Microsoft v. Eric Lundgren Case

Now, here’s the deal. Several people have tweeted at me over the last few days about the lawsuit surrounding this guy. He’s an entrepreneur who has been convicted of software piracy. He made copies of operating system restore discs--software distributed online free of cost--in a self-described attempt to divert old PCs from landfills. Which, in my opinion, is a truly noble goal.

However, there are a couple things that I find irksome about this, and some of my opinions may prove to be unpopular… but hear me out.

First of all, Lundgren and his business partner did do something that is technically illegal. The discs that they manufactured in China had the PC manufacturer’s logo on them. That’s obviously a stupid idea… like, why would do that? It doesn’t seem to make any sense.

Second, the reporting on this story is terrible. People seem to be taking sides and it’s mostly with him. Yes, Microsoft is a litigious bully. Did they lie to the government about the value of these discs? According to what I’ve read, they did… but I’ve also read things that stated the software on these discs might have been cracked. So, who knows?

Plus, the liberal use of the term “Free Software” in the reporting on this is problematic. The software in question, Microsoft’s Windows 7 and the myriad of binary drivers included along with it are proprietary and closed source, meaning they are the exact OPPOSITE of Free Software. What they mean by the use of these terms is “available free of charge.” And yeah, that is true. You can download a copy of this software for free from the manufacturer’s website.

But the facts seem to be: they mimicked the layout and branding of the official discs which seems super shady to me, and the fact that the guy can’t seem to keep his story straight makes me pretty suspicious of his motivations.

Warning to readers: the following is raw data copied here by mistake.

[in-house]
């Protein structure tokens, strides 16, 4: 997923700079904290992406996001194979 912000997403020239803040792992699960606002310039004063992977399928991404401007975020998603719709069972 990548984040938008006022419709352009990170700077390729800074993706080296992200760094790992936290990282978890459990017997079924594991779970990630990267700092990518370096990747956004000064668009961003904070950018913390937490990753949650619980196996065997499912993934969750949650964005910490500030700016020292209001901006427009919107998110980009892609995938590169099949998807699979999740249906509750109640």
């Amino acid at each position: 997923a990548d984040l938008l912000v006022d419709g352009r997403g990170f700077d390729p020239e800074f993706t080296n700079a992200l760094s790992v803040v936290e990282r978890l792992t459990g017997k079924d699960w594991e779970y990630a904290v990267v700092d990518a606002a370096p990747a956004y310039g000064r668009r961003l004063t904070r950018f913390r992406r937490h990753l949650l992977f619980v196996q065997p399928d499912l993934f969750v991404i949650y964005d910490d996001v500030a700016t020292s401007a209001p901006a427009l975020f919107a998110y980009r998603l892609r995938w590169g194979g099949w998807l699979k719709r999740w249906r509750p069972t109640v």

Now this story has become somewhat of a warcry for my fellow ‘Right to Repair’ revolutionaries. And guys, I am completely on your side. But this Lundgren character is probably not the horse you want to back. This all seems a bit too shady to me.

I’m gonna end this with a call to real arms; if you truly believe in extending the life of old hardware and you want to help the environment, Linux is really the only way to go. It’s free software; truly free software. Meaning it can be redistributed without fear of legal reprisal.

It also isn’t defective by design; the OS doesn’t stop working if your license key is invalid (since there are NO license keys). And finally, modern versions of the Linux kernel still work on old systems. Meanwhile, modern versions of Windows are likely to have performance issues; leaving you with two options: run the newer version of Windows and waste power, or us the older, insecure versions of Windows that could be compromised and used to mine bitcoin or join a botnet… and thus wasting power.

So Linux is truly the only way to go.